This coming Sunday is Pentecost, the day in the Church year during which we remember the powerful coming of the Holy Spirit in the book of Acts:
When the Feast of Pentecost came, they were all together in one place. Without warning there was a sound like a strong wind, gale force—no one could tell where it came from. It filled the whole building. Then, like a wildfire, the Holy Spirit spread through their ranks, and they started speaking in a number of different languages as the Spirit prompted them. (Acts 2:1–4, The Message)
Jesus the Christ had ascended back to the Father; he was no longer physically present to his followers. But he had promised the Holy Spirit, and now the Spirit made a dramatic entrance, filling the room, filling the believers.
They were given the instantaneous ability to speak other languages. In the following verses, we learn that “there were many Jews staying in Jerusalem, just then, devout pilgrims from all over the world.” And they heard, “one after another, their own mother tongues being spoken.” Here, in a nutshell, is the principle behind spiritual gifts. When the Holy Spirit gifts us, in whatever way, the purpose is not only for our own building up, but for the good of others.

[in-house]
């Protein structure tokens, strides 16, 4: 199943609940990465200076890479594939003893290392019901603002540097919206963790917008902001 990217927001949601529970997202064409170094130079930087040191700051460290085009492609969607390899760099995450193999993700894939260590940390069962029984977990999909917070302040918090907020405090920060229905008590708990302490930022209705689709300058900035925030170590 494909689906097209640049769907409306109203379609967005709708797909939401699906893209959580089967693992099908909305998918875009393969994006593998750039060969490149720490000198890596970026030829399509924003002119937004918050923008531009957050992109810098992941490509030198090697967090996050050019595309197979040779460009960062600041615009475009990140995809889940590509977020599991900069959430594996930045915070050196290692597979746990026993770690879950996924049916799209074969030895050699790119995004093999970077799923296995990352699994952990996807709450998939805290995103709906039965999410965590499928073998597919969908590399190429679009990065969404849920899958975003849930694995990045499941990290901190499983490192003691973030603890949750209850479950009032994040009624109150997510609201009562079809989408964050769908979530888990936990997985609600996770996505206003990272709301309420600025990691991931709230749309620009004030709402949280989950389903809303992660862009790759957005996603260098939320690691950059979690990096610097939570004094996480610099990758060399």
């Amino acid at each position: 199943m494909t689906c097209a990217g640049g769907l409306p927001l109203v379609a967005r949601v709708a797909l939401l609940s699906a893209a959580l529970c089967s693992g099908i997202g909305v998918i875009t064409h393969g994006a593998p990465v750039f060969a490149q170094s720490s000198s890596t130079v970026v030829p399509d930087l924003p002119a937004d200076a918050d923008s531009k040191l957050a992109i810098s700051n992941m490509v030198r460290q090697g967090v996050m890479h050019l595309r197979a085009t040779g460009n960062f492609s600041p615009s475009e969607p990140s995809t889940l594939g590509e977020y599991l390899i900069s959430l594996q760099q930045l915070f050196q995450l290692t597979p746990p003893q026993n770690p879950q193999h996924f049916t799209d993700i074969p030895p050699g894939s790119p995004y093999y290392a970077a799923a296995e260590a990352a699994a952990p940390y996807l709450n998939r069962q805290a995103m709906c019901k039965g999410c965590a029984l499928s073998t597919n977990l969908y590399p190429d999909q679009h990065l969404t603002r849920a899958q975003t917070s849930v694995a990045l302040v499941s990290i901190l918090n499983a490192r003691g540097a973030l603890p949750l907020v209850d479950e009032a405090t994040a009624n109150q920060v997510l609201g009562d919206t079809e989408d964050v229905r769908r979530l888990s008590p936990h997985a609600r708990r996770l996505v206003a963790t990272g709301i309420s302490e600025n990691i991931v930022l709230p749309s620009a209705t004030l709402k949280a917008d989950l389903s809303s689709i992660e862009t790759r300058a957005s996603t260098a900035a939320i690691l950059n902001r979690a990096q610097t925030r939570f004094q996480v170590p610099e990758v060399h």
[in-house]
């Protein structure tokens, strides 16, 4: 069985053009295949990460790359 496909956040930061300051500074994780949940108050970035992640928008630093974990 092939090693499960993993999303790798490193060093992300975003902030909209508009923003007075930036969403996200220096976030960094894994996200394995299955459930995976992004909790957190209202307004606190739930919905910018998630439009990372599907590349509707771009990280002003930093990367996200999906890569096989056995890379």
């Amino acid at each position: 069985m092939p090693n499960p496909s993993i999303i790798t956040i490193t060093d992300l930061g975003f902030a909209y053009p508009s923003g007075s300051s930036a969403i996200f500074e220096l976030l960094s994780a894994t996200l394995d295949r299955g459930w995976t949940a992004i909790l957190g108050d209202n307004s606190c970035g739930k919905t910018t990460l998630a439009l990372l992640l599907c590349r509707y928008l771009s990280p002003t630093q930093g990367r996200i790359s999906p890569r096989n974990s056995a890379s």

This is why we are wise to consider the impact of our gifts on other people and on the world as a whole. As we search ourselves to discover our gifts—whether they’re overtly spiritual or fall in some other category, such as music, architecture, or business—we can’t consider those gifts fully until we factor in what they will give to the world.
In Wednesday’s post, I’ll talk more about gifts. For now, let’s consider what we do that makes life better for others. I’d love to hear from you . . .